Now that the season for Fire Force has ended was it worth the watch? Here is a quick breakdown of what I think.
Fire Force (overall): 7.5/10
I think that the plot had enough going on to really keep you engaged. The main character (Shinra) is likable and not too OP to break the plot. The fight scenes were good but did not have to carry the show. Shinra looking for his younger brother is the main point of the show and discovering the reason for human combustion is the catalyst that gives each episode a purpose. The fact is that ultimately Shinra is the only one that really cares about his little brother, don’t get me wrong now that he is at the 8th and has told those people whats up, they care too but my point is that if Shinra was never looking for his younger brother no one else would be either. So, having a secondary objective is clutch and key. The true question is how do they intend to keep that going in season two?
Character Development: 2/10 I don’t think the characters developed at all. Honestly its probably still too early for them to grow a lot but they all seemed to have gotten a power boost so they did develop in that aspect. I’m pretty big on character development no matter what genre it is, characters have to grow in some way. Fire Force did not deliver much character development besides the normal power growth scenes and one other scene with Shinra and his little brother.
I enjoyed the animation though I am not that technical. I understand budget costs and all that comes to play when creating anime so I tend to look over anything that doesn’t hinder me from understanding the action. Fire Force did a good job for the most part. There were a couple fight scenes that I thought could have been cleaner but overall, I think it looked fine. There were a few scenes where the lighting was done superbly–the light and dark contrast with the flames, very well done. OH! and all the scenes with the fan service they spared no expense!
All in all, its a fun anime to watch. Aside from the unnecessary fan service that had no real plot moving devices, the world that is built is fascinating to say the least and they do a good job of exploring enough to keep you coming back for more. I was watching this anime at the same time as some other really popular ones and I did not skip a week of this. From the fight scenes (like the one with Maki in in the subway…) to the plot execution I think its worth the watch if your into Shonens. Someone else felt the same way I did about the Maki subway scene and posted it to YouTube check it out below.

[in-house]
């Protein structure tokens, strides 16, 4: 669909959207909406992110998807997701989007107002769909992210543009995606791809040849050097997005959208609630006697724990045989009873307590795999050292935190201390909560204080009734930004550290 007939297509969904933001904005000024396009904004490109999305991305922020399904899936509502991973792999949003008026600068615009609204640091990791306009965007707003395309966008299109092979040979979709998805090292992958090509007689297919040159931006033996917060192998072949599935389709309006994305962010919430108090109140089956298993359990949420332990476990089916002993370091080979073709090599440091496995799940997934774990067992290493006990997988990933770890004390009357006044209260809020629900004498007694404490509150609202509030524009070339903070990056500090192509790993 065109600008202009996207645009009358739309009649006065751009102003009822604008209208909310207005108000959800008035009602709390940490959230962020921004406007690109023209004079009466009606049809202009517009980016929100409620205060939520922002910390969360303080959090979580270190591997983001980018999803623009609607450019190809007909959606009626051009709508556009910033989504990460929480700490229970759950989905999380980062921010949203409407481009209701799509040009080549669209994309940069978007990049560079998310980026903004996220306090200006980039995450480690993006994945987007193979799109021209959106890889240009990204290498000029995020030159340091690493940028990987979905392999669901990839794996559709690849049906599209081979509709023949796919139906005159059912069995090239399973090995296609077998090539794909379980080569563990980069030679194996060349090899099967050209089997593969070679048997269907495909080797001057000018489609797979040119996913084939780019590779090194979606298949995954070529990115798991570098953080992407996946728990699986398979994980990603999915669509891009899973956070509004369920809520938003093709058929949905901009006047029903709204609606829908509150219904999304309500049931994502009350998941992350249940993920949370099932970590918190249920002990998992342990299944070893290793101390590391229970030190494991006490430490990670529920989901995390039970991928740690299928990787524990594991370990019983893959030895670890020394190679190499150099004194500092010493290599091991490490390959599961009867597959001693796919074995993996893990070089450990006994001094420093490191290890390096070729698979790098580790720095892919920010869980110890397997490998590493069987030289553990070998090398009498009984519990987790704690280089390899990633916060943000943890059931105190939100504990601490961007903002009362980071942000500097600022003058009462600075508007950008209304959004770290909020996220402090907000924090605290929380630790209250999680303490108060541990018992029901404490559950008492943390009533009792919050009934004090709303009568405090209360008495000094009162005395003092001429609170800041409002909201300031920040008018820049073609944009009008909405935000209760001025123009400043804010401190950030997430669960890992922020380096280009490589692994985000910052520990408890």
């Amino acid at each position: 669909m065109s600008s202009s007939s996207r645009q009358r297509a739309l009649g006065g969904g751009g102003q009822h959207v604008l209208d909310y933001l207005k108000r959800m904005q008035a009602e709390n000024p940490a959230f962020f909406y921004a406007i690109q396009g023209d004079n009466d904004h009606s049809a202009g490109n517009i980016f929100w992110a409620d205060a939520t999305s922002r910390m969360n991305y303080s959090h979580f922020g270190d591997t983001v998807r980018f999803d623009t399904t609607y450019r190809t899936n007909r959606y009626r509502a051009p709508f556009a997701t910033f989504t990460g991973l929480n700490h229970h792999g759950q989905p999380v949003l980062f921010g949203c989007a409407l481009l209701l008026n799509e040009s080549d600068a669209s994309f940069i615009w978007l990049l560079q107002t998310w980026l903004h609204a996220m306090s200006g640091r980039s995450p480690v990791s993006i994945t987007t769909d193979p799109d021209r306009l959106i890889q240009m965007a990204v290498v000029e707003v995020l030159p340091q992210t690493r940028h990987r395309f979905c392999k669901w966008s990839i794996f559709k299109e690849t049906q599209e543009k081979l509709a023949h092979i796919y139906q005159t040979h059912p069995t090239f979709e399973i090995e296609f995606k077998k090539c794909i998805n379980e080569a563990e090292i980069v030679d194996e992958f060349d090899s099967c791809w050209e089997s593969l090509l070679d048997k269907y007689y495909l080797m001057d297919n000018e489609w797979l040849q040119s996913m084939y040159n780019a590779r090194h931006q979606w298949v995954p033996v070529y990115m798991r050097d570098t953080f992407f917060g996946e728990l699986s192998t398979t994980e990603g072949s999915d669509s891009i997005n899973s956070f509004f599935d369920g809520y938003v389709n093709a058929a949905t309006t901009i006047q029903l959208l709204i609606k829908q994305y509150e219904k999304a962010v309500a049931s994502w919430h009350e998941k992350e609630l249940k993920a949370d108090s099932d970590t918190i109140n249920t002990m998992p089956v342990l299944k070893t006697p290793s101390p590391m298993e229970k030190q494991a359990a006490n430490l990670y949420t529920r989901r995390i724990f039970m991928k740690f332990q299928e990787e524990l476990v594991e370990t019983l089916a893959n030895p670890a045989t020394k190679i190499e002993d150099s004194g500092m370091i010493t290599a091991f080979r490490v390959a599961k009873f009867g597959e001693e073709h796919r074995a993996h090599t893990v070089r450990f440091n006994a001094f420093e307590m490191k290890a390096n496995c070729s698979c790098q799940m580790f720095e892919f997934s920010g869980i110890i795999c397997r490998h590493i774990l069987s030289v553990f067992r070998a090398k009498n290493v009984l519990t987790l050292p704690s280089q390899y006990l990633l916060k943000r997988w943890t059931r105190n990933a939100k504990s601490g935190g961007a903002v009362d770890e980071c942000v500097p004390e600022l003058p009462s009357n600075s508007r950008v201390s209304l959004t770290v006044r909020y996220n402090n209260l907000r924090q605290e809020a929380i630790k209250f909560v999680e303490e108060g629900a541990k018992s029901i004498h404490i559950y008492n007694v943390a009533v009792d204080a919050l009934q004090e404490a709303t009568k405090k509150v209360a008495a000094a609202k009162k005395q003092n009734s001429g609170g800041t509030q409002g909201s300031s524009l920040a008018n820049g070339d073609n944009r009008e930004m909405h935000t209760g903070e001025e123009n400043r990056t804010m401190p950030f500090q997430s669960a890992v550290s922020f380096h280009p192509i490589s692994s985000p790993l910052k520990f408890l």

My thoughts on the series known as Re:zero, or more specifically ‘Re:ZERO -Starting Life in Another World’, have shifted over the years. Looking at my MyAnimeList review from April 14th, 2018, it seems I had enjoyed my experience, but ever since I’ve been very unsure as to my consensus over the tv-series. From what I had remembered it seemed like a series full of potential that was stricken with a bold sense of superiority, but I was never really quite sure why. It was until Mother’s Basement’s video on the subject matter that I became more intrigued than ever. He speaks of the shows subtle critique of anime culture and that not having rewatched the series means you haven’t seen the show to begin with. And now that I have taken that advice, I would make the case that this is what made the show feel as pretentious and blatant as it did.
This review contains spoilers
The series follows Subaru Natsuki, the ordinary Japanese high school anime fan, as he is transported into the Kingdom of Lugnica, not too dissimilar from many other fantasy worlds we’ve seen the past decade. After getting into trouble with the capitals many crooks he is saved by the heroine of Emilia who Subaru quickly takes a liking to. The two look for her “insignia”, an amulet of a sort, and after scenes of blood and gore we learn that Subaru is able to “return by death” meaning he is sent back in time to certain events when he passes away. And this is where the critique of the anime fandom and the “otaku” is set up, as the ability Subaru achieves seems like an advantageous one but is throughout the series developed to be extremely trauma-inducing, as Subaru has to relive the suffering the world of Lugnica has to offer repeatedly. It takes the audience’s expectations of the story’s premise and turns it around to show the horror laying inside of it. But this is where the story’s interesting exploration of this critique starts and ends, as we will be looking at now.
The first 50 minutes of the show are emblematic of the problems the show has presenting this recurring theme. As I started the first episode I was impressed at how early they set up how Subaru isn’t the main character of this world. He is repeatedly disempowered, thinking that he can suddenly cast magic and save people and is then shown how this is false. But after lines like “Is this how it’s supposed to be? Wasn’t I summoned into a parallel world?! Where’s my protagonist status go!?” and “And besides, if I was summoned, where’s my cute girl who summoned me?!”, this starts become overwhelming. The entirety of episodes one is spent comedically disempowering Subaru over and over again to the point where it seems as though the creators are screaming the point of the show to the audience. My consensus after watching the first episode was that it wasn’t a masterpiece because it thinks it is one.